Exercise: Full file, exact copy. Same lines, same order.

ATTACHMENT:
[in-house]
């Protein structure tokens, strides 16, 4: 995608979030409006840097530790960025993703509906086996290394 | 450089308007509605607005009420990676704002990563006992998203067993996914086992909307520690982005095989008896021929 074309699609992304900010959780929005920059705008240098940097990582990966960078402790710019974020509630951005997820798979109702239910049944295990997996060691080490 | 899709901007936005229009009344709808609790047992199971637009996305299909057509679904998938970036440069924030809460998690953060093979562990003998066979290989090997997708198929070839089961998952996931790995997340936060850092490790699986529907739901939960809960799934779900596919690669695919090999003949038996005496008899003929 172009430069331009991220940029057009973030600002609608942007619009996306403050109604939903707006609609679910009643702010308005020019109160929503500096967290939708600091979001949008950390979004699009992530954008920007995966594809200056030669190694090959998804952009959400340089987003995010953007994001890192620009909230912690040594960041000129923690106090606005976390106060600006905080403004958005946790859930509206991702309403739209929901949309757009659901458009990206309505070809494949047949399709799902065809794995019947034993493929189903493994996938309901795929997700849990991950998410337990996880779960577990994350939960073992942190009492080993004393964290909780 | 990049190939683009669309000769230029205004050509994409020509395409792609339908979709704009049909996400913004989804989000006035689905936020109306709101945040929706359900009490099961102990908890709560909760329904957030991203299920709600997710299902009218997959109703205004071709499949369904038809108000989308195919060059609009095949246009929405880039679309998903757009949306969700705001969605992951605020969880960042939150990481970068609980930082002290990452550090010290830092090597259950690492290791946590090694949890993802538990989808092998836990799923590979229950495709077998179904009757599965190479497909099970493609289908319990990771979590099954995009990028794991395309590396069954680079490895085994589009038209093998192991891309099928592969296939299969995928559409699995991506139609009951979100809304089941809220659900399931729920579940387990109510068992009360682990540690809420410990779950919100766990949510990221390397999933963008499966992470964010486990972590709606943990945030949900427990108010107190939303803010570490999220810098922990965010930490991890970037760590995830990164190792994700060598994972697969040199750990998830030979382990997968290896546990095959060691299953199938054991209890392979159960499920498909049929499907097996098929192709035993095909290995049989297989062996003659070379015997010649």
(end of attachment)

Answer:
[in-house]
């Protein structure tokens, strides 16, 4: 995608979030409006840097530790960025993703509906086996290394 | 450089308007509605607005009420990676704002990563006992998203067993996914086992909307520690982005095989008896021929 074309699609992304900010959780929005920059705008240098940097990582990966960078402790710019974020509630951005997820798979109702239910049944295990997996060691080490 | 899709901007936005229009009344709808609790047992199971637009996305299909057509679904998938970036440069924030809460998690953060093979562990003998066979290989090997997708198929070839089961998952996931790995997340936060850092490790699986529907739901939960809960799934779900596919690669695919090999003949038996005496008899003929 172009430069331009991220940029057009973030600002609608942007619009996306403050109604939903707006609609679910009643702010308005020019109160929503500096967290939708600091979001949008950390979004699009992530954008920007995966594809200056030669190694090959998804952009959400340089987003995010953007994001890192620009909230912690040594960041000129923690106090606005976390106060600006905080403004958005946790859930509206991702309403739209929901949309757009659901458009990206309505070809494949047949399709799902065809794995019947034993493929189903493994996938309901795929997700849990991950998410337990996880779960577990994350939960073992942190009492080993004393964290909780 | 990049190939683009669309000769230029205004050509994409020509395409792609339908979709704009049909996400913004989804989000006035689905936020109306709101945040929706359900009490099961102990908890709560909760329904957030991203299920709600997710299902009218997959109703205004071709499949369904038809108000989308195919060059609009095949246009929405880039679309998903757009949306969700705001969605992951605020969880960042939150990481970068609980930082002290990452550090010290830092090597259950690492290791946590090694949890993802538990989808092998836990799923590979229950495709077998179904009757599965190479497909099970493609289908319990990771979590099954995009990028794991395309590396069954680079490895085994589009038209093998192991891309099928592969296939299969995928559409699995991506139609009951979100809304089941809220659900399931729920579940387990109510068992009360682990540690809420410990779950919100766990949510990221390397999933963008499966992470964010486990972590709606943990945030949900427990108010107190939303803010570490999220810098922990965010930490991890970037760590995830990164190792994700060598994972697969040199750990998830030979382990997968290896546990095959060691299953199938054991209890392979159960499920498909049929499907097996098929192709035993095909290995049989297989062996003659070379015997010649």